Active changes can be further broken down into two types of initiatives: substitutions and energy improvements. We take a deep-dive into both these initiative types in this article.

Two impactful carbon reduction approaches for your business

Drive carbon reductions throughout your business by using these two types of initiatives: substitutions and efficiency improvements.

Learn more in our article

When creating a climate strategy for your company, your focus should be on active reduction initiatives, as these are the types of changes you have the most control over.

However, that’s not to say that you will have full control over all active reduction initiatives. Some changes can be executed internally, some will require collaboration with your value chain, and others may even necessitate finding new suppliers.

The feasibility of implementing a change is influenced by several factors, which often overlap. The table below gives some common feasibility factors, the considerations you may confront in implementing them, and a tangible example in the use case of installing solar panels.

Reduction initiative factors & considerations:

FactorConsiderationsHypothetical use case: solar panels
CostWhat are the upfront and ongoing costs? Is it affordable?Installing solar panels will have a high initial cost for your business, but will save money over time.
AvailabilityIs the technology or solution accessible based on geography or market?Solar panels are in short supply in your region, and there is a long delay before you will be able to install them.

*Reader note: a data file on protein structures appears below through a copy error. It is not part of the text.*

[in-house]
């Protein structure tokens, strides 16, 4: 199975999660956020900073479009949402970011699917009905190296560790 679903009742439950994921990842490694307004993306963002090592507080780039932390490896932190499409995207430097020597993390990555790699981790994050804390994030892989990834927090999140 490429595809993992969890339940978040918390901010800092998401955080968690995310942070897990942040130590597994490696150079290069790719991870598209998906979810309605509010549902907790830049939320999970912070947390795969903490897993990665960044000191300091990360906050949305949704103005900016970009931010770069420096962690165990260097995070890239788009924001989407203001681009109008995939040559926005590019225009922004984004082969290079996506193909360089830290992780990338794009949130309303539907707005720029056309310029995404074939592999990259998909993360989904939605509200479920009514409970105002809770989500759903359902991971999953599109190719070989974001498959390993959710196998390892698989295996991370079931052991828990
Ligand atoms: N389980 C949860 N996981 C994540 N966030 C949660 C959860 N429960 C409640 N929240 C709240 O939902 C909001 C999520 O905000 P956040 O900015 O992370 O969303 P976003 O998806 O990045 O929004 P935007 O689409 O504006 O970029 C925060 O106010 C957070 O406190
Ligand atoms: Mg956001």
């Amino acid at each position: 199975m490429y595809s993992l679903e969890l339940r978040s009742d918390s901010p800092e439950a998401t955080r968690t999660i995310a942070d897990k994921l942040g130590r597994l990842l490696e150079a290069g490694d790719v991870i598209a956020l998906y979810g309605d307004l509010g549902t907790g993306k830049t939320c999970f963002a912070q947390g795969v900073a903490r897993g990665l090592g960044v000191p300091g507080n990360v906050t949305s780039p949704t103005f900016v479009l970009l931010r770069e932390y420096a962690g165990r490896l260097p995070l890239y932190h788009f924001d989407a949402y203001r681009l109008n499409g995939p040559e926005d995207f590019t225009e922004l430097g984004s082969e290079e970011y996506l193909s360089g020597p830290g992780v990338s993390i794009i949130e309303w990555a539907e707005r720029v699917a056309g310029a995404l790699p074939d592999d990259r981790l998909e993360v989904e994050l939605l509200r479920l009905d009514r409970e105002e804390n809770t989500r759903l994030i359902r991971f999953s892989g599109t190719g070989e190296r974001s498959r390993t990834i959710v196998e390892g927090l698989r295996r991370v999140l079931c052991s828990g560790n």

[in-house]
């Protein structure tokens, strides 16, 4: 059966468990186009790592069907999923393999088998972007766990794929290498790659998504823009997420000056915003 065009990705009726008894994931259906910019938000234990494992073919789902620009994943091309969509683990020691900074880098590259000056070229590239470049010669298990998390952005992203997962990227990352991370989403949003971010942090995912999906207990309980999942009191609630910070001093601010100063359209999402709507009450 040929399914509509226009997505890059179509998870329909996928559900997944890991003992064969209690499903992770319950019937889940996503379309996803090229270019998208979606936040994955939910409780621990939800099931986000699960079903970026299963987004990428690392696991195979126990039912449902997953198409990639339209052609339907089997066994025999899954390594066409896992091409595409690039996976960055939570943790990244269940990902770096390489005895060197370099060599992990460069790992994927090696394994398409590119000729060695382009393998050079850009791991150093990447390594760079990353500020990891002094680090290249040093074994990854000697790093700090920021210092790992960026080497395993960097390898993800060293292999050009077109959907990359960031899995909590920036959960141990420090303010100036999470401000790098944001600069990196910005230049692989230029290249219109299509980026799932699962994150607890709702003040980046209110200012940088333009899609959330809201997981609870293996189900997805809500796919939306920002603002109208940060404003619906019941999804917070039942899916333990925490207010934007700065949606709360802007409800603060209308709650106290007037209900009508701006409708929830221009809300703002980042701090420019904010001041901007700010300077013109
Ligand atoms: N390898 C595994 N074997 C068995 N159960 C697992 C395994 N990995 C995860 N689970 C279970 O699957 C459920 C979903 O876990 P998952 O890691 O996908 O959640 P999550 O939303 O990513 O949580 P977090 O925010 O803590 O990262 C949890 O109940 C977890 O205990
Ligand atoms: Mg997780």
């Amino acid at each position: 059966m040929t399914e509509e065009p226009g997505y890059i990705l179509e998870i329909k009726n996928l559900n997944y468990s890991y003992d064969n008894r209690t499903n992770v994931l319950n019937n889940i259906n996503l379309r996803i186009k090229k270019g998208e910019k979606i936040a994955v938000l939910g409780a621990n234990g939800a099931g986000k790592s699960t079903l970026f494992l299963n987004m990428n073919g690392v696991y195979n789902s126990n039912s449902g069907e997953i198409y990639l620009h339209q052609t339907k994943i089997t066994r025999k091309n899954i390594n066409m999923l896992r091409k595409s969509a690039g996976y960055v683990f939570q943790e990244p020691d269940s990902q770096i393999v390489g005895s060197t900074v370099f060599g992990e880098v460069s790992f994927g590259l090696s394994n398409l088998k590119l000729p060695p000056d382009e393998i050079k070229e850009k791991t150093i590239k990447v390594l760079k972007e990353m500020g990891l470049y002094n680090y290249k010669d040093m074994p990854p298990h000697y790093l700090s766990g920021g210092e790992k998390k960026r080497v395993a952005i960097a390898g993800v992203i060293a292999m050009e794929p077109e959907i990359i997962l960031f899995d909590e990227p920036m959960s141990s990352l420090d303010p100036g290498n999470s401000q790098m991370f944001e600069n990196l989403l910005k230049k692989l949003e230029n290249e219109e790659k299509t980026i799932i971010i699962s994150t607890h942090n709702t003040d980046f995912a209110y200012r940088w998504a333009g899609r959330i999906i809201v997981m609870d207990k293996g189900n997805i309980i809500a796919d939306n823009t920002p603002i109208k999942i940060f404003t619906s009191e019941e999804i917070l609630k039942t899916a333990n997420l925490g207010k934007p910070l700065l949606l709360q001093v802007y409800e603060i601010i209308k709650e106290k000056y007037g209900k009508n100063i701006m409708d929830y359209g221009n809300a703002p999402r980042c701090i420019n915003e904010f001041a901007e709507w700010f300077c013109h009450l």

Operational FeasibilityDo you have the capability to implement the change? Consider skills, lock-in, and inertia.You might be locked into an energy supplier contract or renting office space with no control over energy decisions.
Utility of ChangeWill the change negatively affect your ability to meet business needs?Solar panels are less effective during cloudy weather, and your region is often cloudy, meaning you may experience disruptions to your electricity supply.
Time EfficiencyIs there enough time to implement the change within the required timeframe?Solar panel installation would not be complete until 2032, but you have a 2030 renewable energy target.
InnovationAre you waiting for technology to improve in efficiency or quality?It only makes financial sense for your business to install solar panels once they reach a certain efficiency level, and they have not yet reached it.

When it comes to reducing emissions, the question often arises: Shouldn’t organizations implement every possible change to cut down on carbon? 

The reality is that while a change may indeed reduce emissions, it doesn’t necessarily mean that your business can practically make that change. Targets must strike the balance between having too high of a bar – resulting in a lack of motivation if not achieved – and having too low of a bar, which would not keep pace with the scale of change needed.